=ASIA MARKETS: Singapore, Malaysia Stocks Fall Amid Concerns Over US Tariffs On Chinese Goods
KUALA LUMPUR (Mar 14) -- Shares in Singapore and Malaysia declined Wednesday, weighed by Wall Street losses and reports that the U.S. is considering imposing tariffs on Chinese goods.
The Singapore’s Straits Times Index declined 0.4% to 3,539.41. Malaysia’s FBM KLCI index slipped 0.4% to 1,857.06.
The S&P 500 Index fell the most in about two weeks overnight after President Donald Trump replaced his Secretary of State Rex Tillerson. Analysts said Tillerson’s firing marked departure of one more moderate voice in Trump’s administration after Gary Cohn, who was opposed to U.S. tariffs, resigned as White House’s top advisor earlier this month.
Meanwhile, U.S. media reports that Trump is set to impose up to $60 billion of tariffs on Chinese goods for alleged intellectual property theft added to the negative tone.
"Another high-profile departure from the Trump administration and reports of a looming intellectual property trade war with China rattled markets,” said Michael McCarthy, chief market strategist at CMC Markets.
The reports on the tariffs and concerns over Tillerson’s departure overshadowed a benign U.S. inflation report. The S&P 500 Index had climbed earlier in the session after the U.S. CPI rose 0.2% month-on-month in February as compared with the 0.5% increase in the previous month. The data suggested that the Federal Reserve is unlikely to pursue a more aggressive stance on monetary tightening.
On the STI, Singapore Press Holdings was the day’s top loser, slipping 3.1%. City Developments dropped 1.8%, ending a four-day winning run.
Despite the losses, analysts maintained their constructive view of Singapore equity markets. DBS Group Research said in a note that global growth indicators still showed healthy momentum, which is positive for export economies such as Singapore.
“In terms of valuations, Singapore’s (equity) market valuations’ discount to the region is at or near an all-time low, which is unjustified in our view,” it said. “Riding on the cyclical recovery tailwinds, its earnings growth is one of the highest in the region as the recovery broadens out to the services sector and is thus seen to be more sustainable.”
Noble Group added 8.4% after signing a binding restructuring agreement with senior creditors that includes a new three-year committed $600 million trade finance provision and a $100 million hedging facility.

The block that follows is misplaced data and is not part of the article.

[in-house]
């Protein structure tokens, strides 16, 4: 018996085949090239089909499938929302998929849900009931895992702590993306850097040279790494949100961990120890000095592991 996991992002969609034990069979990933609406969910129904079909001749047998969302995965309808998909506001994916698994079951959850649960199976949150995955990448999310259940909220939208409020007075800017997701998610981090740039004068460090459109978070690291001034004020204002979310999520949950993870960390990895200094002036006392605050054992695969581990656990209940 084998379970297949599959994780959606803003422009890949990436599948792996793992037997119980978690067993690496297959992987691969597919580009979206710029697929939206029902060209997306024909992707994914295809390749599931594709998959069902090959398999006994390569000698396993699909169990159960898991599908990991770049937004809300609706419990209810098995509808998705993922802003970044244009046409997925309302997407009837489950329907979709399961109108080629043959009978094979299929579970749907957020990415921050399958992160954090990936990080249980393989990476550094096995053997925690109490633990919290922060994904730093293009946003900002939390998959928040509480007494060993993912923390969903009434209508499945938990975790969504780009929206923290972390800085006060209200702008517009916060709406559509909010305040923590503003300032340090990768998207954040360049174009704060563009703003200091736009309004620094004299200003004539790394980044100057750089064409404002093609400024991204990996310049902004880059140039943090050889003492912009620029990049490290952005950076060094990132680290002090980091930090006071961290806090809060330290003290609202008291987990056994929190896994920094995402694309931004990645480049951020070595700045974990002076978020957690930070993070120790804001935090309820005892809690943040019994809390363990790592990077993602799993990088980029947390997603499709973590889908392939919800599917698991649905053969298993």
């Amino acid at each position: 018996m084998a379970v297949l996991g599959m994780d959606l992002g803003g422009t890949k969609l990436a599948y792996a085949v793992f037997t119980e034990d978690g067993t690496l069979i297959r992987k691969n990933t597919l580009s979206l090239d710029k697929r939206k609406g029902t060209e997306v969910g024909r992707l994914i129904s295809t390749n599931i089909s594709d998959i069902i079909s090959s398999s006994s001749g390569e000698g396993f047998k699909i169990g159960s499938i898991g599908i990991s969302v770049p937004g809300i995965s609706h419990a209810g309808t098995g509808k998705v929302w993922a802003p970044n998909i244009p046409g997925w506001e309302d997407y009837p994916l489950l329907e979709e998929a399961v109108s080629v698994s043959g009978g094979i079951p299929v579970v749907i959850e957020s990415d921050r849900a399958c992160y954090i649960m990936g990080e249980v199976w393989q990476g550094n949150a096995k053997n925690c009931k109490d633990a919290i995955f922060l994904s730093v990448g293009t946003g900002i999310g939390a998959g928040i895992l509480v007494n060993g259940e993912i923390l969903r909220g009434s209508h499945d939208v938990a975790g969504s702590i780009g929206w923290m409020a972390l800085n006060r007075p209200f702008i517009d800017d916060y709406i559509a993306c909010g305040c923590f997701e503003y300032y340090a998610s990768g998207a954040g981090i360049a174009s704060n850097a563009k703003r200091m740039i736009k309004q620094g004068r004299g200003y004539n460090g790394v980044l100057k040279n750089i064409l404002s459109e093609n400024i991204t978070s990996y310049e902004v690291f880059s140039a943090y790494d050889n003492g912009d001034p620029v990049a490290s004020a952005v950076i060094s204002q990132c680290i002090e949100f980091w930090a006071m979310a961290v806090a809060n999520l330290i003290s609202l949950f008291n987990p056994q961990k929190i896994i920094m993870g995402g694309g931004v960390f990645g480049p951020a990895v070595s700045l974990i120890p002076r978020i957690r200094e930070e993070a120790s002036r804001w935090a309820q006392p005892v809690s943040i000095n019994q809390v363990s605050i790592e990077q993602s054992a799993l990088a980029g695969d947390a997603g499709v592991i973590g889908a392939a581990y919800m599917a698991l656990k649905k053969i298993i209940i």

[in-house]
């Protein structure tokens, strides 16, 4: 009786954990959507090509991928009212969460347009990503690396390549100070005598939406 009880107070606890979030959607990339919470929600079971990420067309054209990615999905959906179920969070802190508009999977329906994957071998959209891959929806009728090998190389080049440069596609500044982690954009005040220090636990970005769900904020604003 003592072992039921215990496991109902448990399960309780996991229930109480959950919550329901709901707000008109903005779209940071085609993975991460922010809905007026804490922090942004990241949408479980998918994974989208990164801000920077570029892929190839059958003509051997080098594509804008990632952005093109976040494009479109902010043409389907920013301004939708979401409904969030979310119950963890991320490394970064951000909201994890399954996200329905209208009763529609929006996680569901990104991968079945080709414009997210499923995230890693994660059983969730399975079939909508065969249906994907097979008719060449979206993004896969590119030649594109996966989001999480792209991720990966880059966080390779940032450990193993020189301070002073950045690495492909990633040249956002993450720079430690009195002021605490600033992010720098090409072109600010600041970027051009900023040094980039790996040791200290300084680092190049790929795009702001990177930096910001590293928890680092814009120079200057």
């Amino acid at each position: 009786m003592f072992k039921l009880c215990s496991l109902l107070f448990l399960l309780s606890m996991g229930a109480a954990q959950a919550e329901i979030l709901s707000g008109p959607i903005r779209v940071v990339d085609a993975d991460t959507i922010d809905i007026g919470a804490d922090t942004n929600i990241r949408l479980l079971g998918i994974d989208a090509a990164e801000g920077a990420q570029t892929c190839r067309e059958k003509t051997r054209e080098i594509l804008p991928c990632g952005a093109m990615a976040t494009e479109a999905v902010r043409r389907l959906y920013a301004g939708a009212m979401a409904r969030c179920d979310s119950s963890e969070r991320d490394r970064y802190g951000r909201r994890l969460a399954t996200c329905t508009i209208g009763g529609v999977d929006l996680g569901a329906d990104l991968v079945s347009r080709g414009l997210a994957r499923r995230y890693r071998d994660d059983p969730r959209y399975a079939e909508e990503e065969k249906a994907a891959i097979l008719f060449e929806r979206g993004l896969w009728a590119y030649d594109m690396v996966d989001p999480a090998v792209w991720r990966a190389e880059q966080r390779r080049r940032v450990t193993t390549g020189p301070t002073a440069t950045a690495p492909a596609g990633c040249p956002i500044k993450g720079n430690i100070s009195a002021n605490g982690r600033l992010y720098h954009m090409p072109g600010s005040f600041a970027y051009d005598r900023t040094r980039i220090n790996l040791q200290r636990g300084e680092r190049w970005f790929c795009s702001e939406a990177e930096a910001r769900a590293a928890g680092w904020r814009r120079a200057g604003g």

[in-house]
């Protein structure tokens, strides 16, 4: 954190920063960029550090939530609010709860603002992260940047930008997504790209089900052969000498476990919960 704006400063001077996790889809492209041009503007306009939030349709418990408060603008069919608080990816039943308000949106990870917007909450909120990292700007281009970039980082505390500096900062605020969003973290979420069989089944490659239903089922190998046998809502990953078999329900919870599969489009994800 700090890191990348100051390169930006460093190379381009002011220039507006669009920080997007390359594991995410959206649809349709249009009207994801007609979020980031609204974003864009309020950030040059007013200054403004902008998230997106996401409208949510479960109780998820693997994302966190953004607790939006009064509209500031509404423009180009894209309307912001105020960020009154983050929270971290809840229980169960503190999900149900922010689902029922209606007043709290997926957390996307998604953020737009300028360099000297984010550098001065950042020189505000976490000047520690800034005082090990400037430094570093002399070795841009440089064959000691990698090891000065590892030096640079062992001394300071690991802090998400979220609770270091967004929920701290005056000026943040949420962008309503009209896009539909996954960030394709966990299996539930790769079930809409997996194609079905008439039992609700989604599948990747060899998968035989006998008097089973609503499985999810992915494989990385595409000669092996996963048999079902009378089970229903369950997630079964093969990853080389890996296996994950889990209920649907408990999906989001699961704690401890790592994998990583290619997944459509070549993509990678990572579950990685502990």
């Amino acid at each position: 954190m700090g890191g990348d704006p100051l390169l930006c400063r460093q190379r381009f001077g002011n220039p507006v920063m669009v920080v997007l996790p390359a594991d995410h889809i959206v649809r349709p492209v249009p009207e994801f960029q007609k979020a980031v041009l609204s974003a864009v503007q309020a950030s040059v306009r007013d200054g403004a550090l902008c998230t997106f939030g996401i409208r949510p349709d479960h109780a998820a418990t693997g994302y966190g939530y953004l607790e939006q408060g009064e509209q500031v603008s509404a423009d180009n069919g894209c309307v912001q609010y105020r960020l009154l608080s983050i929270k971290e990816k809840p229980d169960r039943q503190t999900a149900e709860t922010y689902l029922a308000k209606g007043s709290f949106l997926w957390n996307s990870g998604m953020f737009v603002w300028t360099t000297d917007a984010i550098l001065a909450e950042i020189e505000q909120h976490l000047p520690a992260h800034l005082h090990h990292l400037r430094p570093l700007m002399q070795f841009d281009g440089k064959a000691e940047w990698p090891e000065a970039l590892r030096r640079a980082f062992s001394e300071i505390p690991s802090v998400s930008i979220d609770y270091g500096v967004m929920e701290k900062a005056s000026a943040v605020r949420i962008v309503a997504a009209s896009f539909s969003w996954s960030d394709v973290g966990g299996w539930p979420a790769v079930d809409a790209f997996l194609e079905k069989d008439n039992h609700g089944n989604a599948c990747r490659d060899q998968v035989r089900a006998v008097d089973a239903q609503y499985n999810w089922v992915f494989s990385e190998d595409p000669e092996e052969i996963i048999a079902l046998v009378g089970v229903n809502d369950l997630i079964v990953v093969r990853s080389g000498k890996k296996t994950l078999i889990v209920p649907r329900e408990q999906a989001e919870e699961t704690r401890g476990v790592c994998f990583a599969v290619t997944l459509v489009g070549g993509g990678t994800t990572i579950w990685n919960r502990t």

In Malaysia, Nestle (Malaysia) tumbled 10.4% to 141 ringgit, the biggest one-day drop since at least 2012. The shares had risen more than 60% since Nestle was included on the KLCI on Dec. 18.
“This is a correction that I’ve been expecting,” Kenanga Investment Bank analyst Clement Chew said. “Relative to its peers like Fraser & Neave Holdings and Dutch Lady Milk Industries, Nestle is the best in terms of capital appreciation and dividend yield. But at current levels, the attractiveness of its yields has diminished, so retail investors are likely to move their funds into other stocks.”
Chew expects the shares to drop to as low as 120 ringgit in the coming week, as retailers exit in search of more reasonable yield.
Genting Malaysia, the local unit of hotels-to-gaming conglomerate Genting, rose 0.8% after CIMB Investment Bank highlighted progress on two major theme park projects. Earnings are expected to rise 15% on-year, helped by normalizing hold rates and better gaming volumes, analyst Kristine Wong said. Shares of Genting closed 1.5% higher.
IJM Corp. closed up 0.4% after securing a 1.12 billion ringgit ($287 million) contract to build an underground tunnel and stations for Line 3 of Malaysia’s light rail transit.
Industrial-to-auto company UMW Holdings slumped 9.1% amid plans to raise 1.1 billion ringgit through a rights share issue to finance the acquisition of a stake in MBM Resources. The rights issue could dilute 2018-2020 earnings per share by 17% if the company only uses cash to pay minority shareholders, UOB Kay Hian Securities said.
IOI Properties Group dropped 2.2% to its lowest in two years after terminating a joint venture with Hong Kong Land International Holdings for a project in Singapore’s Central Boulevard.
“We are negatively surprised by the development as we had previously anticipated the proposed JV to alleviate burden on IO Properties’ balance sheet,” MIDF analyst Hafriz Hezry said.
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